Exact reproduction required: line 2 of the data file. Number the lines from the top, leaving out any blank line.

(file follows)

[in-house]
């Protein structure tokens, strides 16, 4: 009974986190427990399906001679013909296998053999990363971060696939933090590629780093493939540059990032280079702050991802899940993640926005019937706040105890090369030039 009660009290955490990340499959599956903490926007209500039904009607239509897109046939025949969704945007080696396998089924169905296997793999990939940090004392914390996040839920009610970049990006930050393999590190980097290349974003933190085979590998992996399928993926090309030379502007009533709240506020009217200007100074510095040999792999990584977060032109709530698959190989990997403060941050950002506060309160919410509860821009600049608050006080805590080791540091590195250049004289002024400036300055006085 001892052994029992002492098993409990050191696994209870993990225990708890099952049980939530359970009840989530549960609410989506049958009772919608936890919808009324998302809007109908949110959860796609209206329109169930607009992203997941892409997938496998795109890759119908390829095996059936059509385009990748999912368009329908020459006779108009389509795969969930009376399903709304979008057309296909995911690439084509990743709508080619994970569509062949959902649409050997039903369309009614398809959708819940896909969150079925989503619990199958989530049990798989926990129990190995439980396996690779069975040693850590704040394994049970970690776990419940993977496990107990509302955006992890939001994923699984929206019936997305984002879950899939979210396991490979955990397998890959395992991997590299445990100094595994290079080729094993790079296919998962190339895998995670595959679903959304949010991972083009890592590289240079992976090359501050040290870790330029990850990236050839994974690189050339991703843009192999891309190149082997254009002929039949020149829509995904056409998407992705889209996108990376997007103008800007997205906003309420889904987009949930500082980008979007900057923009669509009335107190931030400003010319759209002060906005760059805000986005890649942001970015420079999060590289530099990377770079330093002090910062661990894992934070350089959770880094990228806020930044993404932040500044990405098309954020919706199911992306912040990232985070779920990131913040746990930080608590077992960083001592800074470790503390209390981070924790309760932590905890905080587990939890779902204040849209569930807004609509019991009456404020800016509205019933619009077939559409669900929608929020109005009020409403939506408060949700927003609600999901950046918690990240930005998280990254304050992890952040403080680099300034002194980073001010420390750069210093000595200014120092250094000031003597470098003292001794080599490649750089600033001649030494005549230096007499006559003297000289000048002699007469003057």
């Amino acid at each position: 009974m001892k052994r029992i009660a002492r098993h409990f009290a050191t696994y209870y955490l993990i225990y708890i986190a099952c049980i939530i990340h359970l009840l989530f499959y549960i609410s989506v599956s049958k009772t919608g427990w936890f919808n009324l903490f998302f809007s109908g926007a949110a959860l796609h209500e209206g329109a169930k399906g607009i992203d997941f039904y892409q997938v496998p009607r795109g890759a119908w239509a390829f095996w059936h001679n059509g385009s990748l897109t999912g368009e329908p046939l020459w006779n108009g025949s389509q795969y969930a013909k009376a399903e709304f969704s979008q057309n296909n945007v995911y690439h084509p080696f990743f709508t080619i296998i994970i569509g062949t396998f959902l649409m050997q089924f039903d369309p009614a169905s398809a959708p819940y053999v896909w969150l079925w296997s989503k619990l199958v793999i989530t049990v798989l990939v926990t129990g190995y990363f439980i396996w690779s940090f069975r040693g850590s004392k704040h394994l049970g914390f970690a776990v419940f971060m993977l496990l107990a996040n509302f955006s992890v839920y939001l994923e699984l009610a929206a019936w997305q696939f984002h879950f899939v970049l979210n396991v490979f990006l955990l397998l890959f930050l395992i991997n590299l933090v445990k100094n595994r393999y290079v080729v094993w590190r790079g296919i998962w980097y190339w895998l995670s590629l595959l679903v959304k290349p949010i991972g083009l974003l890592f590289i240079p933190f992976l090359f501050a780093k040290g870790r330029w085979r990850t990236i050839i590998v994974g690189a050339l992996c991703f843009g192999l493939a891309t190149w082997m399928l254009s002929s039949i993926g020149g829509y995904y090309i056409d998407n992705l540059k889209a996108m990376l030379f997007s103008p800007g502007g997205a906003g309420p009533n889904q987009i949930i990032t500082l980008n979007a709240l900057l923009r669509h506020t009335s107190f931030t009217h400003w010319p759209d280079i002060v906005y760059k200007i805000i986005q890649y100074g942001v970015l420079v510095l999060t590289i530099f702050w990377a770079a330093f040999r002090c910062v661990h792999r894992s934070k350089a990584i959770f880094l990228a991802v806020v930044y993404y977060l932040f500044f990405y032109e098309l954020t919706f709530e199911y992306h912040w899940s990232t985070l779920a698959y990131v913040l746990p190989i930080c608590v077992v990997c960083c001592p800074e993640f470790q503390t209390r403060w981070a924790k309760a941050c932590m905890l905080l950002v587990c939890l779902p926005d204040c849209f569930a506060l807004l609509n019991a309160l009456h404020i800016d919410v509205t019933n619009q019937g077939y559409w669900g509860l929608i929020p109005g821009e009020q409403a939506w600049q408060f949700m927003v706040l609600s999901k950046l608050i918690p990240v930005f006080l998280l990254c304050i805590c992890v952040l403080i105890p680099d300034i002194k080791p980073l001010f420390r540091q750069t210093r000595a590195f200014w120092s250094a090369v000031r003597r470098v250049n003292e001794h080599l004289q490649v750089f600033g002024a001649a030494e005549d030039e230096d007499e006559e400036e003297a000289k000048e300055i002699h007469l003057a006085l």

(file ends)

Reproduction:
């Protein structure tokens, strides 16, 4: 009974986190427990399906001679013909296998053999990363971060696939933090590629780093493939540059990032280079702050991802899940993640926005019937706040105890090369030039 009660009290955490990340499959599956903490926007209500039904009607239509897109046939025949969704945007080696396998089924169905296997793999990939940090004392914390996040839920009610970049990006930050393999590190980097290349974003933190085979590998992996399928993926090309030379502007009533709240506020009217200007100074510095040999792999990584977060032109709530698959190989990997403060941050950002506060309160919410509860821009600049608050006080805590080791540091590195250049004289002024400036300055006085 001892052994029992002492098993409990050191696994209870993990225990708890099952049980939530359970009840989530549960609410989506049958009772919608936890919808009324998302809007109908949110959860796609209206329109169930607009992203997941892409997938496998795109890759119908390829095996059936059509385009990748999912368009329908020459006779108009389509795969969930009376399903709304979008057309296909995911690439084509990743709508080619994970569509062949959902649409050997039903369309009614398809959708819940896909969150079925989503619990199958989530049990798989926990129990190995439980396996690779069975040693850590704040394994049970970690776990419940993977496990107990509302955006992890939001994923699984929206019936997305984002879950899939979210396991490979955990397998890959395992991997590299445990100094595994290079080729094993790079296919998962190339895998995670595959679903959304949010991972083009890592590289240079992976090359501050040290870790330029990850990236050839994974690189050339991703843009192999891309190149082997254009002929039949020149829509995904056409998407992705889209996108990376997007103008800007997205906003309420889904987009949930500082980008979007900057923009669509009335107190931030400003010319759209002060906005760059805000986005890649942001970015420079999060590289530099990377770079330093002090910062661990894992934070350089959770880094990228806020930044993404932040500044990405098309954020919706199911992306912040990232985070779920990131913040746990930080608590077992960083001592800074470790503390209390981070924790309760932590905890905080587990939890779902204040849209569930807004609509019991009456404020800016509205019933619009077939559409669900929608929020109005009020409403939506408060949700927003609600999901950046918690990240930005998280990254304050992890952040403080680099300034002194980073001010420390750069210093000595200014120092250094000031003597470098003292001794080599490649750089600033001649030494005549230096007499006559003297000289000048002699007469003057």